The Student Perspective

9.30am; successive drivers and CAR format

“I think that my friends anyway, are very well educated about STIs, but they are not always sensible about it”

First year Law with French Law student, Bríd Doherty commented on the lack of knowledge about sexual health in UCD.

Doherty has noticed a huge difference in attitudes towards the issues of sexual health since entering university. “If you talk about sexual health in college with anyone, you don’t get the sly giggles in the corner, kind of thing.” Doherty attributes this openness to a more accepting attitude from the student body.

Doherty praised the SU and its provision of a free condom service, as keeping pace with the needs and attitudes of the student body. “It’s a necessary service and I think that it’s definitely an intelligent approach taken by the SU. It really does encourage safe sex because people will use a condom if they know they can get them for free.”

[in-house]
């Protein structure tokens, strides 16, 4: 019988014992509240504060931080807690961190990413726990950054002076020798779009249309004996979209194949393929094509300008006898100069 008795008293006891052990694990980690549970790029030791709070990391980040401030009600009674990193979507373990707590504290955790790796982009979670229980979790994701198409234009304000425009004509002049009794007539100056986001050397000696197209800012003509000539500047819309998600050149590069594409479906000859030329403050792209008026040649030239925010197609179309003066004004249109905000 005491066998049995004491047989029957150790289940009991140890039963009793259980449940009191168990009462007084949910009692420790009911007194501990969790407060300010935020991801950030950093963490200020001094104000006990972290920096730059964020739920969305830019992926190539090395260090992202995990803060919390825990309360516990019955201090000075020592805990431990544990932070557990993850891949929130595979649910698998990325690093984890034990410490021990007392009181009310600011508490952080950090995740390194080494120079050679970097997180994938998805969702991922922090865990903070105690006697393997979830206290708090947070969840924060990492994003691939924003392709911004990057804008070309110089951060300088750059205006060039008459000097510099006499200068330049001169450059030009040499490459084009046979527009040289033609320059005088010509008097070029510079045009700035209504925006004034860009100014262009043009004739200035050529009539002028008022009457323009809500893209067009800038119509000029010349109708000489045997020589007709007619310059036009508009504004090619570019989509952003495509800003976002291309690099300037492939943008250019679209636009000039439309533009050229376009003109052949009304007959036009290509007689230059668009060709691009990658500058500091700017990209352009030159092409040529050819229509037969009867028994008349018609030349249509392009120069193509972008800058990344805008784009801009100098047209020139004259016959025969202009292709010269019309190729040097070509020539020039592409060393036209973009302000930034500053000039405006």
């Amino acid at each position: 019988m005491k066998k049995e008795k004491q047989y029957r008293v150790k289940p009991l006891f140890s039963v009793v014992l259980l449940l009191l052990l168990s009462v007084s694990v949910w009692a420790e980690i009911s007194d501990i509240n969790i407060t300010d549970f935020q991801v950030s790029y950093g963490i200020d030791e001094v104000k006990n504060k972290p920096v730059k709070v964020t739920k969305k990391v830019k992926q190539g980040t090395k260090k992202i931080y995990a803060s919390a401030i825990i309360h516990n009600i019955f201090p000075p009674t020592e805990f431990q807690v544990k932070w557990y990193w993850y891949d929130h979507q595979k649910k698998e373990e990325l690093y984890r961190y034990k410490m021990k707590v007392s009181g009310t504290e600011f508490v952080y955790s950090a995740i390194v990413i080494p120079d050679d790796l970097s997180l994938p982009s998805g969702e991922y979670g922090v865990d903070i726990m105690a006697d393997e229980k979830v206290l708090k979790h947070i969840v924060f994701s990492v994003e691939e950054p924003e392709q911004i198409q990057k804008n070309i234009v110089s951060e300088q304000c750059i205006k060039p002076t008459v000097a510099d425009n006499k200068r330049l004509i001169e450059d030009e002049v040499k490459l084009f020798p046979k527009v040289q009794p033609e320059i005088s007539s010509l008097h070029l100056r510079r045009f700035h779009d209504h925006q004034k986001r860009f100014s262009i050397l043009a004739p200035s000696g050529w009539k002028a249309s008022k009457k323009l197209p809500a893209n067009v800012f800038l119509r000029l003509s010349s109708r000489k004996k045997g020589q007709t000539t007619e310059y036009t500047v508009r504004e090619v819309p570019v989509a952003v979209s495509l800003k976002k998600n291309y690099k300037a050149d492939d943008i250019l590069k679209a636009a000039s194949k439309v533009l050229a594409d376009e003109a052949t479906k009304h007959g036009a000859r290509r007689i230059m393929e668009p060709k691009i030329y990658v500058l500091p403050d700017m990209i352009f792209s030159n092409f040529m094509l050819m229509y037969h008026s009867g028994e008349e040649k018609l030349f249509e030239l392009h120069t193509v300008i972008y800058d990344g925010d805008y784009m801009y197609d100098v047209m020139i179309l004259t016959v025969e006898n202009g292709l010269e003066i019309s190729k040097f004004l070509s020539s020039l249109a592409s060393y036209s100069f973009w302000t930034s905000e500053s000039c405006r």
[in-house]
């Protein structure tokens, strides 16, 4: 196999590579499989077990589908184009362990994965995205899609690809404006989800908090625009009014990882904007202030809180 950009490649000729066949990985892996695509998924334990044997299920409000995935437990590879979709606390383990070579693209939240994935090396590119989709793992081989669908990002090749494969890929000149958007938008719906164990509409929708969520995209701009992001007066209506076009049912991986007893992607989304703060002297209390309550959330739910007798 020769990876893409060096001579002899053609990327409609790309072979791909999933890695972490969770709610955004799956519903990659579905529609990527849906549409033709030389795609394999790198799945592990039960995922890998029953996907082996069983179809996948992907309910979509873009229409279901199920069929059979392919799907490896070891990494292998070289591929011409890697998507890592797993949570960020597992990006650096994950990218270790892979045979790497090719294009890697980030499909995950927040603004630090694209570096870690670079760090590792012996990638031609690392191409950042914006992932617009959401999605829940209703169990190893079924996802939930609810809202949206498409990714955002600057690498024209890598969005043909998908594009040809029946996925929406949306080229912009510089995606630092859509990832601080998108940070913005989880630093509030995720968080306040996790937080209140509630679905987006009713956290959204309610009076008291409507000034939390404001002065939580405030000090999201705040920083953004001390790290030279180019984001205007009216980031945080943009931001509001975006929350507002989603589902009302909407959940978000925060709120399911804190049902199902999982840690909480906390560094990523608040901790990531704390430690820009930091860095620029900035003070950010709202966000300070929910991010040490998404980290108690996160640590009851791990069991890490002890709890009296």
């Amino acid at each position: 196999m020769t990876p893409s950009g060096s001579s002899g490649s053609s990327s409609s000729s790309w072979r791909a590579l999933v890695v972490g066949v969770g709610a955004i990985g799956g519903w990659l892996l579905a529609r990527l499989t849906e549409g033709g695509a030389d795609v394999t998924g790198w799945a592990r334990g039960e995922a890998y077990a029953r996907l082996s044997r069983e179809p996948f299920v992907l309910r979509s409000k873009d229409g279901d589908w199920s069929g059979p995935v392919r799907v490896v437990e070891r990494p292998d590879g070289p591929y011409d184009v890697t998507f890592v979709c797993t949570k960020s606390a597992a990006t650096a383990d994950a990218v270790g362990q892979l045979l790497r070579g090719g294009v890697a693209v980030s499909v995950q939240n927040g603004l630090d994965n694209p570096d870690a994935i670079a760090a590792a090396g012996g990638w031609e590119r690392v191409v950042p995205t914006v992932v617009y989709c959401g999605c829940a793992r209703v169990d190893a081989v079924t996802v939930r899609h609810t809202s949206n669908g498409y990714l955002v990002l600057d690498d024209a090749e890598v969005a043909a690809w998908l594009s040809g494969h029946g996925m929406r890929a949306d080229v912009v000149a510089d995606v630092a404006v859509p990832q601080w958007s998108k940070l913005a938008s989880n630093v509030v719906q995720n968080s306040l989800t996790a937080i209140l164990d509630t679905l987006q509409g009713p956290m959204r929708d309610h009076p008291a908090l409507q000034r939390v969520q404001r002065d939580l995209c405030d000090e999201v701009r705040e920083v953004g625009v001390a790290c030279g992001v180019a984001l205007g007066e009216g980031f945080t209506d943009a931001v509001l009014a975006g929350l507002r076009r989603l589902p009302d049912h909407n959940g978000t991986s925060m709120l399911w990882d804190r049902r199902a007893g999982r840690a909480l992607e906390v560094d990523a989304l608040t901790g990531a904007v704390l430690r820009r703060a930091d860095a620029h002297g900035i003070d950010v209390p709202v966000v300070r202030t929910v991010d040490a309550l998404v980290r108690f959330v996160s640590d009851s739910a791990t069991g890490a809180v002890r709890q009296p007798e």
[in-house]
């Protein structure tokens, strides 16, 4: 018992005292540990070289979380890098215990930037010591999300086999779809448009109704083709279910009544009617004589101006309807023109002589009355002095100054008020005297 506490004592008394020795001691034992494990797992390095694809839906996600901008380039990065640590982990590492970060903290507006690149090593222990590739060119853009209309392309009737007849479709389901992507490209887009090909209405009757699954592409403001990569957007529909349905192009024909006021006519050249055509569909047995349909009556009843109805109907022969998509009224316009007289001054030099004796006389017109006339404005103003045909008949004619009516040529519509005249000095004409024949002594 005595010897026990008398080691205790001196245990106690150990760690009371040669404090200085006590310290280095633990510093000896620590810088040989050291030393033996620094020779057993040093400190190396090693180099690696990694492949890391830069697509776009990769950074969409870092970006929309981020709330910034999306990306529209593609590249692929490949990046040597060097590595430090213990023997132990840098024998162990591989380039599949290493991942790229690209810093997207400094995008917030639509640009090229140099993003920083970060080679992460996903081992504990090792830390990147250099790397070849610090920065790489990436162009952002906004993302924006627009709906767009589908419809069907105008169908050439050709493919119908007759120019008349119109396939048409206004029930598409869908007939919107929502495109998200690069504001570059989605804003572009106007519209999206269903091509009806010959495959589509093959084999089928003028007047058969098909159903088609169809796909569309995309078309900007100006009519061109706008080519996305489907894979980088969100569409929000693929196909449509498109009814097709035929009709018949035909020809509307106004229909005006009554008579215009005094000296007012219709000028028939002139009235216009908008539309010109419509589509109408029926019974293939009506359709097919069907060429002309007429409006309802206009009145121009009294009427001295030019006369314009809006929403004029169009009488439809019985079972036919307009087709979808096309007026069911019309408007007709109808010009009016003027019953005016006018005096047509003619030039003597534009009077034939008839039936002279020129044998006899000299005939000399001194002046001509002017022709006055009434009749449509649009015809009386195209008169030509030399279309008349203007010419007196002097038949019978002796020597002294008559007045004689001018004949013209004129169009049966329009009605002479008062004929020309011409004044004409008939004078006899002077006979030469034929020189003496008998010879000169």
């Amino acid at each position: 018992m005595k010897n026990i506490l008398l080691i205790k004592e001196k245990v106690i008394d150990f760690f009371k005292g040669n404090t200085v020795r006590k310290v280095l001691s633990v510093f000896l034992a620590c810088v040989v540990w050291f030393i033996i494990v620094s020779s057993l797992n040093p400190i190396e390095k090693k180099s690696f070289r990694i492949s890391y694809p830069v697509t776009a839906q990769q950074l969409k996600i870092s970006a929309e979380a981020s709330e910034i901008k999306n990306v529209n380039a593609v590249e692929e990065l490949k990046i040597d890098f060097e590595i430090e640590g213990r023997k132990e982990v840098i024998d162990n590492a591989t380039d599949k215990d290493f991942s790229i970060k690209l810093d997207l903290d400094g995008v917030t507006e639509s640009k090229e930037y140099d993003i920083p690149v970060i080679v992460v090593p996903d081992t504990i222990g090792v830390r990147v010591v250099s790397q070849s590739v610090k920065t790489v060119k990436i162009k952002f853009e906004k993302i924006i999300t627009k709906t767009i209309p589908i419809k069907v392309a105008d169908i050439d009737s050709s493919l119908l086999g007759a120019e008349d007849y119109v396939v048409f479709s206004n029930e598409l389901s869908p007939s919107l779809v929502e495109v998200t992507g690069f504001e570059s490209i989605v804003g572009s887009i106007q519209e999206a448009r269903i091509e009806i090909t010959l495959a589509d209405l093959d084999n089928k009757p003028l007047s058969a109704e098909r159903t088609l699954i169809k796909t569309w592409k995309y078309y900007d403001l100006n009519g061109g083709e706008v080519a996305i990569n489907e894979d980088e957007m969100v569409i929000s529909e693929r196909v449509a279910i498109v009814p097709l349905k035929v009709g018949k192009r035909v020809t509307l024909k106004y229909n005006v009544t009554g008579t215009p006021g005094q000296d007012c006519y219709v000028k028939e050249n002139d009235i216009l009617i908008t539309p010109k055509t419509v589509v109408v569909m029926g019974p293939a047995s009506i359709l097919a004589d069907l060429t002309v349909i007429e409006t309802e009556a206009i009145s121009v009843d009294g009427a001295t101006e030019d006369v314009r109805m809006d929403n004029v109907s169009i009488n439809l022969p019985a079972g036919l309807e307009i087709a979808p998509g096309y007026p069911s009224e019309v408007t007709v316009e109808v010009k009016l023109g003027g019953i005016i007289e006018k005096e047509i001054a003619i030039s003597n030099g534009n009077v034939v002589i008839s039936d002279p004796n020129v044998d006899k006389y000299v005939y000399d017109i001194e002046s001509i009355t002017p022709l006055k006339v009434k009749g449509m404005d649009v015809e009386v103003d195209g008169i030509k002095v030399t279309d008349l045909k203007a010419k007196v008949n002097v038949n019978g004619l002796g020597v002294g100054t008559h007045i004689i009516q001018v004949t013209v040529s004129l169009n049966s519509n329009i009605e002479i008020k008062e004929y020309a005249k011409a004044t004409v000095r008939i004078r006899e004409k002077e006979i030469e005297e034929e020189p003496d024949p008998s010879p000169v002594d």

Doherty herself has felt the effects of the long waiting lists in the Student Health Service. For her, as for many UCD students, going to a private GP is simply not an option due to an already overextended student budget.

“It’s not acceptable, because as everyone knows students are impoverished and we can’t afford to spend €50 on a doctor. That’s why we have a doctor on campus and I think that it is a service that money should be pumped into because without doubt, your health is your wealth.”

Dr Tighe expressed the view that although students are educated about sexual health they do not always use this knowledge in a practical way in their daily lives.